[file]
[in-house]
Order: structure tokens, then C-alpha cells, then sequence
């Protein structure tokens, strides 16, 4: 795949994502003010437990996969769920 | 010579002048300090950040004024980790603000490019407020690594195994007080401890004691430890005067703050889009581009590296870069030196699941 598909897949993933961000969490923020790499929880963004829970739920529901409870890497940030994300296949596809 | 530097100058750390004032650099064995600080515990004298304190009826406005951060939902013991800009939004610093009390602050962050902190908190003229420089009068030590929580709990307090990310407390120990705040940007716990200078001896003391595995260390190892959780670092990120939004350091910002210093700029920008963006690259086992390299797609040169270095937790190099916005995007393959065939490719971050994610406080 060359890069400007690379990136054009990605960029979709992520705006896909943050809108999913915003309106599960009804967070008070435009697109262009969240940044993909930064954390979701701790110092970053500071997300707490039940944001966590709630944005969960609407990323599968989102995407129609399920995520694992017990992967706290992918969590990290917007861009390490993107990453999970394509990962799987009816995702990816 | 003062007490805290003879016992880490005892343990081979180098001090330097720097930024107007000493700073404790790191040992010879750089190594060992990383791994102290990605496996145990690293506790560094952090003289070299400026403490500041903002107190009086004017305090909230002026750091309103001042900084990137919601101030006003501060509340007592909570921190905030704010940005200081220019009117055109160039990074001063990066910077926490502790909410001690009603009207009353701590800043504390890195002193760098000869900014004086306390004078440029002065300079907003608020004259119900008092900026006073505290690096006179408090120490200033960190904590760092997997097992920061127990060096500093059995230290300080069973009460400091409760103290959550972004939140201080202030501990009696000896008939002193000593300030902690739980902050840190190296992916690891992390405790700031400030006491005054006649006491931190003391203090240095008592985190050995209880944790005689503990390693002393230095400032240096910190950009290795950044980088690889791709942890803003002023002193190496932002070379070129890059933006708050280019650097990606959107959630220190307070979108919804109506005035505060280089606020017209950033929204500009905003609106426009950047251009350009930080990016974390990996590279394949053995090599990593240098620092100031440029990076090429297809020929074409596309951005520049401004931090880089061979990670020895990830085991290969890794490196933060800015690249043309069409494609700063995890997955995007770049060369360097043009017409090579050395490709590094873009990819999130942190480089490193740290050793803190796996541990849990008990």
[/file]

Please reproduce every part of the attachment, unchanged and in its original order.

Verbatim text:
[in-house]
Order: structure tokens, then C-alpha cells, then sequence
């Protein structure tokens, strides 16, 4: 795949994502003010437990996969769920 | 010579002048300090950040004024980790603000490019407020690594195994007080401890004691430890005067703050889009581009590296870069030196699941 598909897949993933961000969490923020790499929880963004829970739920529901409870890497940030994300296949596809 | 530097100058750390004032650099064995600080515990004298304190009826406005951060939902013991800009939004610093009390602050962050902190908190003229420089009068030590929580709990307090990310407390120990705040940007716990200078001896003391595995260390190892959780670092990120939004350091910002210093700029920008963006690259086992390299797609040169270095937790190099916005995007393959065939490719971050994610406080 060359890069400007690379990136054009990605960029979709992520705006896909943050809108999913915003309106599960009804967070008070435009697109262009969240940044993909930064954390979701701790110092970053500071997300707490039940944001966590709630944005969960609407990323599968989102995407129609399920995520694992017990992967706290992918969590990290917007861009390490993107990453999970394509990962799987009816995702990816 | 003062007490805290003879016992880490005892343990081979180098001090330097720097930024107007000493700073404790790191040992010879750089190594060992990383791994102290990605496996145990690293506790560094952090003289070299400026403490500041903002107190009086004017305090909230002026750091309103001042900084990137919601101030006003501060509340007592909570921190905030704010940005200081220019009117055109160039990074001063990066910077926490502790909410001690009603009207009353701590800043504390890195002193760098000869900014004086306390004078440029002065300079907003608020004259119900008092900026006073505290690096006179408090120490200033960190904590760092997997097992920061127990060096500093059995230290300080069973009460400091409760103290959550972004939140201080202030501990009696000896008939002193000593300030902690739980902050840190190296992916690891992390405790700031400030006491005054006649006491931190003391203090240095008592985190050995209880944790005689503990390693002393230095400032240096910190950009290795950044980088690889791709942890803003002023002193190496932002070379070129890059933006708050280019650097990606959107959630220190307070979108919804109506005035505060280089606020017209950033929204500009905003609106426009950047251009350009930080990016974390990996590279394949053995090599990593240098620092100031440029990076090429297809020929074409596309951005520049401004931090880089061979990670020895990830085991290969890794490196933060800015690249043309069409494609700063995890997955995007770049060369360097043009017409090579050395490709590094873009990819999130942190480089490193740290050793803190796996541990849990008990």